Even more exciting, you could take in that view mostly unperturbed, because, despite the galactic jumble, the possibility of your sun smashing into another would be extremely unlikely, Moiya McTier, an astrophysicist and the author of The Milky Way: An Autobiography of Our Galaxy, told me. “Have you ever watched a really good marching band, a performance where two groups walk through each other?” she asked me. That’s how stars move in galaxy mergers, passing one another as seamlessly as uniformed musicians gliding across the grass. There will be more stars around, but space is still, well, spacious, and “most of these stars are not in danger of colliding with something else,” McTier said. (If your planet was too far out in the boondocks, however, you might be in trouble: The hustle can untether stars from the very edges of a galaxy and fling them out into the depths of intergalactic space.)

Even as the stars file neatly past one another, the space between them can get a bit chaotic. “Galaxies have huge clouds of gas and dust in them, and then when galaxies interact, those huge clouds of gas and dust will collide,” Jeyhan Kartaltepe, an astrophysicist at the Rochester Institute of Technology who studies galaxy formation, told me. The process would create hazy pockets of gas and dust in the night sky that eventually collapse under their own weight and ignite into brand-new stars. Astronomers on Earth can detect these starburst regions in their snapshots of galaxy mergers, such as this one, captured by the Hubble Space Telescope. These are the Antennae Galaxies; they began to collide about 600 million years ago, and their spiral structures have already been smudged away, yielding to clusters of new stars, seen here as light-blue shimmers.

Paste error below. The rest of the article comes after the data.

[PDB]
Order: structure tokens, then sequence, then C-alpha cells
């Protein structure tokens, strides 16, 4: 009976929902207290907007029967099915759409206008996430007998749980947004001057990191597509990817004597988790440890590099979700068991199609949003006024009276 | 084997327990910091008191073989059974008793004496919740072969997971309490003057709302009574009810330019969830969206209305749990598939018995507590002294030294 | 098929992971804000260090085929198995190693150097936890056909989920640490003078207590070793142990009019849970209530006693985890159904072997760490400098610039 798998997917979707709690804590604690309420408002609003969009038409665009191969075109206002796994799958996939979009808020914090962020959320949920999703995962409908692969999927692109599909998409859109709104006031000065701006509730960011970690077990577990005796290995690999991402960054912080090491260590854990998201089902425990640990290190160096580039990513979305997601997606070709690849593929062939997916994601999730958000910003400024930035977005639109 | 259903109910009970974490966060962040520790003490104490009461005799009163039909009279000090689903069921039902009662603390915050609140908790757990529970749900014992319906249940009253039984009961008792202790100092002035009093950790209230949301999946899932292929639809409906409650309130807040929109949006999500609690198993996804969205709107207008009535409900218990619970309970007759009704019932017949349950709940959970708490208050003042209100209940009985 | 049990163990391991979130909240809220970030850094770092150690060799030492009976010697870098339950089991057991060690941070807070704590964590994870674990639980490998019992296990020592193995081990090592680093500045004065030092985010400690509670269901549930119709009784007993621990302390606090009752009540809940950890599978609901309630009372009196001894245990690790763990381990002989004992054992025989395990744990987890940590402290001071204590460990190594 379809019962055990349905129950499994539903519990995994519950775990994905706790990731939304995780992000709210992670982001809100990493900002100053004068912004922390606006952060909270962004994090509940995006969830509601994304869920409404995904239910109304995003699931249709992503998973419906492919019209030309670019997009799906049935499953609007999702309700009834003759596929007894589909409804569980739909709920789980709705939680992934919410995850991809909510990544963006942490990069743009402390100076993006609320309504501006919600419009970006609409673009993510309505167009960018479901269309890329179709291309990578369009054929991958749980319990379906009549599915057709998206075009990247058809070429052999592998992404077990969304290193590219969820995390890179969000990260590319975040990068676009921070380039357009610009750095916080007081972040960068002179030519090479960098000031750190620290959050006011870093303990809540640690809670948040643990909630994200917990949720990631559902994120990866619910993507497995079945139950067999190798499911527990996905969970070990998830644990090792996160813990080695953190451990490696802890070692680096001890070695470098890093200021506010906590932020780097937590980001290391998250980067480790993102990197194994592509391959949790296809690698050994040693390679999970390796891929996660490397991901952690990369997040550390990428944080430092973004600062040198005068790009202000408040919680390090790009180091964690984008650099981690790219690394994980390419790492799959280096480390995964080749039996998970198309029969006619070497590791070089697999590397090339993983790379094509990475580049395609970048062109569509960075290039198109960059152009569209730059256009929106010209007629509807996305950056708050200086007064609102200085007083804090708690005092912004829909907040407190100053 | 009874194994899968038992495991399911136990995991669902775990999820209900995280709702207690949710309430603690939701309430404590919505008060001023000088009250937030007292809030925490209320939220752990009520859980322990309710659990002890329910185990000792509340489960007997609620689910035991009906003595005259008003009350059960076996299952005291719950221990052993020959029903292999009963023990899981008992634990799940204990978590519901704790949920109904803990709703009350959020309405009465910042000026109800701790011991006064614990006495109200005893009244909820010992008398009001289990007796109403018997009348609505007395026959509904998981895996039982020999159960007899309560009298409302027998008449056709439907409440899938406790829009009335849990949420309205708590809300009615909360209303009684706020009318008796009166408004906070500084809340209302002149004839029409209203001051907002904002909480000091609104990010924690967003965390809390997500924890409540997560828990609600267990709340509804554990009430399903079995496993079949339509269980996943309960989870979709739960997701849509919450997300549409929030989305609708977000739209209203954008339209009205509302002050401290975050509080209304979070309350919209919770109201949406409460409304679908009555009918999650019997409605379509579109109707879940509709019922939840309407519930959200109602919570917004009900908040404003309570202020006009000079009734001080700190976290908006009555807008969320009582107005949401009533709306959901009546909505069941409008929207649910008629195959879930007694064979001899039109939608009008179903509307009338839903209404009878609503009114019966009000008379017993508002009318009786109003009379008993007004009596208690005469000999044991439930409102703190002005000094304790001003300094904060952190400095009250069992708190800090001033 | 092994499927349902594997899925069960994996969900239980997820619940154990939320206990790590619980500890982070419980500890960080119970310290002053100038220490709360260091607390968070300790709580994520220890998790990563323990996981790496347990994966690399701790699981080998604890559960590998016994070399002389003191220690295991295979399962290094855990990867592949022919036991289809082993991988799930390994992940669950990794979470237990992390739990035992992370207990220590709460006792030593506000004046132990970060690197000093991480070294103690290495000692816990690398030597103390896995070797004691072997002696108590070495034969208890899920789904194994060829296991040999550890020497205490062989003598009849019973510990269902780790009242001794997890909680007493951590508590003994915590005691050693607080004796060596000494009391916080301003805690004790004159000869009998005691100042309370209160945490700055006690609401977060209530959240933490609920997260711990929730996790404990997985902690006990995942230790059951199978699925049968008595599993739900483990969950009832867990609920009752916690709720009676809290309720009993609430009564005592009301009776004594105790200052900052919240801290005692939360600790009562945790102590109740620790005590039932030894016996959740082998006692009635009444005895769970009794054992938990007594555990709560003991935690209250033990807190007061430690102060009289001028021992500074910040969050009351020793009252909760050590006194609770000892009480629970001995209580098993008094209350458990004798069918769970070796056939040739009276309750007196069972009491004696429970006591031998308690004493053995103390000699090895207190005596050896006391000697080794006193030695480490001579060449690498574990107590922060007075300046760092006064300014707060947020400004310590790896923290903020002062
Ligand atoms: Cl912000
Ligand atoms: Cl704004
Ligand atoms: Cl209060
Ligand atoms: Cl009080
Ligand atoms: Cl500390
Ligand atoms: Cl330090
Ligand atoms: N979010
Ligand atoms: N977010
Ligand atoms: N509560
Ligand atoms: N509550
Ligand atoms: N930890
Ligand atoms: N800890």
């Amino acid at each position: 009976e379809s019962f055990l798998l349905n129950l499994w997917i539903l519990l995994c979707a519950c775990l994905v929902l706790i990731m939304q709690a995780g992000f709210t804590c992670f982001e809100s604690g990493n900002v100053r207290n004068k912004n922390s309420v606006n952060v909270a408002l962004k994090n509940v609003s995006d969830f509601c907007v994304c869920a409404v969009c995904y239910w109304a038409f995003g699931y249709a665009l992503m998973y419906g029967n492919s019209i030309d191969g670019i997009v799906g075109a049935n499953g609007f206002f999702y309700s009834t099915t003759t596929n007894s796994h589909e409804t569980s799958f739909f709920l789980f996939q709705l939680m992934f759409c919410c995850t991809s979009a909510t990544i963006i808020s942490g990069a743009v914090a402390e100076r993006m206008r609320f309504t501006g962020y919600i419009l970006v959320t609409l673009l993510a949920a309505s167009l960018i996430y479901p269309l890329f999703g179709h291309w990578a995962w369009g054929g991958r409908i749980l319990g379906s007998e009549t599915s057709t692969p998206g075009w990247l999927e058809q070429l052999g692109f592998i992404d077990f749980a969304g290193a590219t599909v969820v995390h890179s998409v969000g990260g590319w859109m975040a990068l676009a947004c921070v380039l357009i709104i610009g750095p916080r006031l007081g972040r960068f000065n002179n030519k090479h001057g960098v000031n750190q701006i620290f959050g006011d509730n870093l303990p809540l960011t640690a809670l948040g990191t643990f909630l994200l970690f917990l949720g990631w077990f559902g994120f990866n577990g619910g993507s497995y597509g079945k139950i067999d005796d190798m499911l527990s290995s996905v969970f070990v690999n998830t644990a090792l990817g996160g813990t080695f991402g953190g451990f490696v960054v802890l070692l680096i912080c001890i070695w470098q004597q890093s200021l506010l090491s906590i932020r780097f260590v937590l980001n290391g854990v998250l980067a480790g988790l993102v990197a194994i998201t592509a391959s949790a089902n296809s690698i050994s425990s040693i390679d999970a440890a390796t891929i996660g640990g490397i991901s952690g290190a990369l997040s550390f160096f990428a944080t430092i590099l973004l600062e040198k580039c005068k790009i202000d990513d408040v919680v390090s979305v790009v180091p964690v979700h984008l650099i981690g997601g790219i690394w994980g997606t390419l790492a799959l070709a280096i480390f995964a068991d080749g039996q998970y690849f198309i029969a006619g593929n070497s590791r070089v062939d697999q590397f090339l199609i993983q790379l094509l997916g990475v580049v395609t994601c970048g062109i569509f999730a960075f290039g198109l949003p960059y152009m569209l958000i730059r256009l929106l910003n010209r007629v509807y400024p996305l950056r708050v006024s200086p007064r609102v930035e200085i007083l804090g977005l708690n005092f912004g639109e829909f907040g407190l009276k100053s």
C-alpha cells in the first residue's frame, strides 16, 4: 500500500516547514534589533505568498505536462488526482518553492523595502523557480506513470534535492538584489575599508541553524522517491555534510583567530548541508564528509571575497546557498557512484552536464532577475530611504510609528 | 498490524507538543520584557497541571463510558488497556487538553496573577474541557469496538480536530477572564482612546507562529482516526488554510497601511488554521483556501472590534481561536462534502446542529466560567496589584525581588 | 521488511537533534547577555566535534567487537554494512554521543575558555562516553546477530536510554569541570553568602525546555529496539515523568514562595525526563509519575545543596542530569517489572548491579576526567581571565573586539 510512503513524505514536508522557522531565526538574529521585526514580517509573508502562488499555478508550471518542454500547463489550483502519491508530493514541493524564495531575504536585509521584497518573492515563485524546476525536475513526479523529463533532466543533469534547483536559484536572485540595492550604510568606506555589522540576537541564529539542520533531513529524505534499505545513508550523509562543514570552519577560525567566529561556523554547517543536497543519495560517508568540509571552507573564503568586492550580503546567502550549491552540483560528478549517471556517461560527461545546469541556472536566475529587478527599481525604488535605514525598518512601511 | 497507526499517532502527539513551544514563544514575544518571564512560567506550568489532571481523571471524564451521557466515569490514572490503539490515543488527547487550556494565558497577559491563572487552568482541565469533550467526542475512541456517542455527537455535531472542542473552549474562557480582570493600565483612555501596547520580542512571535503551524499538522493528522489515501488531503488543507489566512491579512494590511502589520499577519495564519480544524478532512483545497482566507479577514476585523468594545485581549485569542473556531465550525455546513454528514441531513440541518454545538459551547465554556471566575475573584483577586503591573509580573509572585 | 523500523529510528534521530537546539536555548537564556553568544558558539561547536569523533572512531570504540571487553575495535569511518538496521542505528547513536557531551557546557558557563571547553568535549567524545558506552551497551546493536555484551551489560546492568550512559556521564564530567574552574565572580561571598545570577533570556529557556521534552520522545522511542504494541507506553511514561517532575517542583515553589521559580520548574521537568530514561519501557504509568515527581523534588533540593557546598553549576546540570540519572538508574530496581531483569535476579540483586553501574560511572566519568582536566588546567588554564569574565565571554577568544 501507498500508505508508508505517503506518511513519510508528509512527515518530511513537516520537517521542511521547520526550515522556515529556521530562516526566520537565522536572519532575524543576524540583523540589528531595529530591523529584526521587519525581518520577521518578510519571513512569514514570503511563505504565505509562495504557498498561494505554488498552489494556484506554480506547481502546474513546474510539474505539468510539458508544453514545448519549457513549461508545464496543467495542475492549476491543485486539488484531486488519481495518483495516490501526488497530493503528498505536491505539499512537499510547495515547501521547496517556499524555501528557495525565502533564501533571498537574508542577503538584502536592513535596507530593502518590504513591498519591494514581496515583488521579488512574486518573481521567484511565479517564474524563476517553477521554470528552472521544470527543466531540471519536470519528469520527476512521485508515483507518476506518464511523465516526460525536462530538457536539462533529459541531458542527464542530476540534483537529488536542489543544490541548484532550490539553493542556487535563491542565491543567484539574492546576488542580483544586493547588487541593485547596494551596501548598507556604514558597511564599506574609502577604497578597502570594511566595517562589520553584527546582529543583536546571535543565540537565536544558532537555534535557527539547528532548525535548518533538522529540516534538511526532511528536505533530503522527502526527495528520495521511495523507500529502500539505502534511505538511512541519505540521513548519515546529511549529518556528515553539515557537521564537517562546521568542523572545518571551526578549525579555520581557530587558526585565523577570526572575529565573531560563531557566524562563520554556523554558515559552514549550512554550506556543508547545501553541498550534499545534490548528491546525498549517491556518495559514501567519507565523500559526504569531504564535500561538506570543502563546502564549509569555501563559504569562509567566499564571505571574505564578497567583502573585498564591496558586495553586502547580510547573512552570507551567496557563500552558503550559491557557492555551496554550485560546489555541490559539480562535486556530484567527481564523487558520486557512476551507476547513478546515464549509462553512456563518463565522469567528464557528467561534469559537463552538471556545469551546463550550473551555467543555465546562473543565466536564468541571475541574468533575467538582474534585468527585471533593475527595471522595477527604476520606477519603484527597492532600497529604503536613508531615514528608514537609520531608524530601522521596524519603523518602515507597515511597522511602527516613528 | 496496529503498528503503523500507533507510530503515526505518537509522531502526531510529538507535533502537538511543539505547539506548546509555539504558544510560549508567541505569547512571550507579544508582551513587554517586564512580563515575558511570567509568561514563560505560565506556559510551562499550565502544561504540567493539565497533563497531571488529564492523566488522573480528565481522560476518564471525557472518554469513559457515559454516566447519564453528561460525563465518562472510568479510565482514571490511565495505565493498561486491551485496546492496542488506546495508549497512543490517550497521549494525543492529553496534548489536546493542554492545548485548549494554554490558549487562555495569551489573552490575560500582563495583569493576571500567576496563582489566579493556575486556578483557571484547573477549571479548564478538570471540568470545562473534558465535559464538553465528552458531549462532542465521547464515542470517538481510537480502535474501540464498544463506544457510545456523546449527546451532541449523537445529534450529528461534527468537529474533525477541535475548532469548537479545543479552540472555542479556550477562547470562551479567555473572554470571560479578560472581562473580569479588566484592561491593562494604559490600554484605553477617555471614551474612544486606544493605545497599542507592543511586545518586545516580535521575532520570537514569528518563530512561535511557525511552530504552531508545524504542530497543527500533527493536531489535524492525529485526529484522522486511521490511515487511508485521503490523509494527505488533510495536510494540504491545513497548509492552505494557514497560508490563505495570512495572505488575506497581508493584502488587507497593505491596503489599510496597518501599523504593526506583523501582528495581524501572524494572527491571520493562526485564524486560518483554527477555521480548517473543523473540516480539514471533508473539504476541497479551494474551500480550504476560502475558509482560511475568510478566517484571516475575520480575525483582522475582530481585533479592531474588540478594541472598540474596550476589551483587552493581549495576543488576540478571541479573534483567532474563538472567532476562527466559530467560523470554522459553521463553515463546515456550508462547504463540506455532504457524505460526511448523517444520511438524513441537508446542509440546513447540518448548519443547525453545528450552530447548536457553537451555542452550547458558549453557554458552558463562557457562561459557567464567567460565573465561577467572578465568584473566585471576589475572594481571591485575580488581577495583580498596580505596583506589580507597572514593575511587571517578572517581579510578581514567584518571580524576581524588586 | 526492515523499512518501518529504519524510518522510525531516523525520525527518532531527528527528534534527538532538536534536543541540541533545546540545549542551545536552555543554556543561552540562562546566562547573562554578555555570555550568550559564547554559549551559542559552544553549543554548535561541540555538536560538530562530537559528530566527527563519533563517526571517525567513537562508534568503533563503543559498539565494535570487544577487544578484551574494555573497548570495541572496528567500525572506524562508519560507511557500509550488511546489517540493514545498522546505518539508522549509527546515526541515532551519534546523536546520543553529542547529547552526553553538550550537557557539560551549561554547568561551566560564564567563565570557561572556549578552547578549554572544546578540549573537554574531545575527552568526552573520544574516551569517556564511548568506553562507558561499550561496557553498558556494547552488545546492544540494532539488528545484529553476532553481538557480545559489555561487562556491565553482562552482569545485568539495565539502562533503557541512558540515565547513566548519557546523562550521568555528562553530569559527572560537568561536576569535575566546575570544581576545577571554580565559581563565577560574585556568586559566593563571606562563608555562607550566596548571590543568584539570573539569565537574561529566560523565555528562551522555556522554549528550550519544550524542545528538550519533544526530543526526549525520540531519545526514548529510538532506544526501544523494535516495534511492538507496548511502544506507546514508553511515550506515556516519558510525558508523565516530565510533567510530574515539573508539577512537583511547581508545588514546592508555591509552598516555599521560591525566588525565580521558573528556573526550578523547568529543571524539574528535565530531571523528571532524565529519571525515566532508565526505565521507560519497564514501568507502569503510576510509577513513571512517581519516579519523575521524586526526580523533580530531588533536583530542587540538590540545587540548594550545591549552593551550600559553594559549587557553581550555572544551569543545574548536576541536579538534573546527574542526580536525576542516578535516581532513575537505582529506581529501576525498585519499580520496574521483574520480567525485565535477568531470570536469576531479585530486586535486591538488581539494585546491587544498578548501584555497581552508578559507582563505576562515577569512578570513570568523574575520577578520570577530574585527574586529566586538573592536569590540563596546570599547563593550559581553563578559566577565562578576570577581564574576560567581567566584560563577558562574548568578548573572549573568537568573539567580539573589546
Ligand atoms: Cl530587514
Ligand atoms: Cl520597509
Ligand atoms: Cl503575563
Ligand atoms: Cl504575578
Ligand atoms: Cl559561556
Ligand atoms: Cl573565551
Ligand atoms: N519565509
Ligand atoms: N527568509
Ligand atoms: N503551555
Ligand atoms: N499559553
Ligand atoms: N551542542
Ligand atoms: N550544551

A pair of glittering galaxies caught in the process of merging together
(ESA / Hubble & NASA)

As the stellar stuff of colliding galaxies migrates in, so will the gigantic black holes that scientists believe sit at the centers of most large galaxies. The dense, invisible objects will plow through like invisible meteors, dragging stars along with them (and perhaps swallowing some) as they go. “When two galaxies start to merge, their central supermassive black holes sink to the center of this newly formed galaxy and eventually merge” into a single, bigger black hole, Chiara Mingarelli, an astrophysicist at the University of Connecticut and the Flatiron Institute’s Center for Computational Astrophysics who studies the fates of supermassive black holes in galaxy mergers, told me. In the case of three colliding galaxies, “the likeliest scenario is that two of them will find each other and form a binary system,” she said, and when the third arrives and starts interacting with the others, “the least massive one gets kicked out, and could actually be completely kicked out of the galaxy.” “You could, in the end, have a rogue supermassive black hole that’s just wandering around the universe,” Mingarelli said.